Sunday, April 15, 2007

Opposition Games

An interesting op-ed appeared in Mexico’s La Jornada by José Steinsleger earlier this week (on the 11th, to be exact) on the most recent moves by the Venezuelan opposition against Chávez to be approved by the US State Department. [The folks at ZNet were kind enough to translate the article, which is attached below.]

Here are some of my favorite moments:

...Manuel Rosales, presidential candidate of the briefly unified opposition in the 2006 presidential elections, open supporter of the 2002 coup, and current governor of Zulia State has been ensconced as the Jefferson Davis of a separatist movement known as Rumbo Propio (RP).

(Zulia's on the far western side of the country, sandwiched by Lake Maracaibo and Colombia)

...Among RP’s goals for the zulian patriots are:
- the all but complete disintegration of the Venezuelan republic into its constituent states – staunching the centralization of power in Caracas and allowing for local elites (e.g., Rosales, Carmona, et al) to start the long and nasty work of counter revolution
- the reorientation of state policy, placing primacy on the market and international trade (with some commentators going so far as to imagine the capital of Zulia, Maracaibo, second largest city of Venezuela, as “Latin America’s Hong Kong.”)
- finally, if not surprisingly, the opening of new and more robust diplomatic and military ties with the United States, with US ambassador William Bromfield going so far as to suggest the forging of direct bilateral relations between Washington and Maracaibo.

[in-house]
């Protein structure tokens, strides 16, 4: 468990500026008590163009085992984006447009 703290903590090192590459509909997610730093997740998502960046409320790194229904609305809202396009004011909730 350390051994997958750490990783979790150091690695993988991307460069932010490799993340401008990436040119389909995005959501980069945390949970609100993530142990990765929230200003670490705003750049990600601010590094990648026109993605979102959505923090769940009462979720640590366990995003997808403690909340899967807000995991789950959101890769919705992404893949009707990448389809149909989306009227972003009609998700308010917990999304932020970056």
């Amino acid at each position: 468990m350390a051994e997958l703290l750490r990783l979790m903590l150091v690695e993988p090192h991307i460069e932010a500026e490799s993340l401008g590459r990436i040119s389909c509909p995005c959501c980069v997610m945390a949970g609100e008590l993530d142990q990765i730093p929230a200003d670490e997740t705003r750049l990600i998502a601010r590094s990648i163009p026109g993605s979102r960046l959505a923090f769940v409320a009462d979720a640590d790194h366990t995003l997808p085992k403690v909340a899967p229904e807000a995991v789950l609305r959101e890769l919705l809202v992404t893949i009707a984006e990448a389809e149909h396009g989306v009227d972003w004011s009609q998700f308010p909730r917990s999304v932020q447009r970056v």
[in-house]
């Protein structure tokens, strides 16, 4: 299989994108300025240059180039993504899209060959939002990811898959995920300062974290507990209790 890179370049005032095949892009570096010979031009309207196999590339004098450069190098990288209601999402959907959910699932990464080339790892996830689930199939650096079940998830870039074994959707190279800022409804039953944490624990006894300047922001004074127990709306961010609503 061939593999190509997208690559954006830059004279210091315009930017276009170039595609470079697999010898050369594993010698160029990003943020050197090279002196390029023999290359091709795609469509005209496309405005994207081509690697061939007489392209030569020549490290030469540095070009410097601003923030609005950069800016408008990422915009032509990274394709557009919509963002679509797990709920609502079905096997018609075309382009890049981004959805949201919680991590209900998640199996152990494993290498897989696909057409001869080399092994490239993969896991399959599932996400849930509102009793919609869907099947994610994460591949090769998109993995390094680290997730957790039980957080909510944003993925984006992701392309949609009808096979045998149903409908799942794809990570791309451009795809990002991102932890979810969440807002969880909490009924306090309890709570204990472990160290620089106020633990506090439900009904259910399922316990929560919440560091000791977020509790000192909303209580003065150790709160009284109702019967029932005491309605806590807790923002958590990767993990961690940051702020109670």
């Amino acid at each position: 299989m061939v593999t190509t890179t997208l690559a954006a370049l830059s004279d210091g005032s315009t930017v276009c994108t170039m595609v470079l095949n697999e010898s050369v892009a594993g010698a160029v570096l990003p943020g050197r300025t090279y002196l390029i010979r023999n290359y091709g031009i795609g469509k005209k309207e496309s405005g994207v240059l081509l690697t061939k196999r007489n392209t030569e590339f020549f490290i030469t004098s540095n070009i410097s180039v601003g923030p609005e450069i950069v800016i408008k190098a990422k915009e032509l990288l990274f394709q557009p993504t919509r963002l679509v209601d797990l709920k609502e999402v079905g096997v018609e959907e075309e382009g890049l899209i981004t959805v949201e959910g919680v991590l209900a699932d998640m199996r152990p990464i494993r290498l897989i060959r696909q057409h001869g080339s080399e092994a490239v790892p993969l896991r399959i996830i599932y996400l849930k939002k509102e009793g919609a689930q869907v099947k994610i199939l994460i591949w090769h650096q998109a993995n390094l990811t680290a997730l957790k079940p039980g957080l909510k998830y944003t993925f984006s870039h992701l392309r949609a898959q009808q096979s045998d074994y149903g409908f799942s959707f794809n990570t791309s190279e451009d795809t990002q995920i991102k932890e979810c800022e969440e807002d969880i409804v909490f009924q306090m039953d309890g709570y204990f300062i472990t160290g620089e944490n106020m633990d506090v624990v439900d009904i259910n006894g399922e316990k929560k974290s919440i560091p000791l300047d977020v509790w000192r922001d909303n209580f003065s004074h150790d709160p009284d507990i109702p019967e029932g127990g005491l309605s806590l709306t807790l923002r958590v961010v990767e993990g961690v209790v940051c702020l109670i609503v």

This all of course, as the op-ed fails to mention (though I’m sure, due to no malice on the author's part), rings a troublingly familiar echo to the gestures towards ‘autonomy’ by the natural gas rich state of Santa Cruz in Bolivia since the election of Evo Morales. In both cases, old money elites with the blessing of allies to the north have attempted to stir regionalist passions in their campaigns against attempts by the national government’s redistributive projects. Both cases – the zulianos as well as the separatists of Bolivia’s half moon states – allow Washington to hedge its bets in the international energy trade, ostensibly shaken by the gestures of Chávez and Morales, and to maintain influence in the so-called ‘war on drugs.’ (As the Steinsleger article points out, Zulia borders three Colombian states key to the US military campaign in the region; in the Bolivian case the Santa Cruz separatists buffer the major coca growing departments in Bolivia).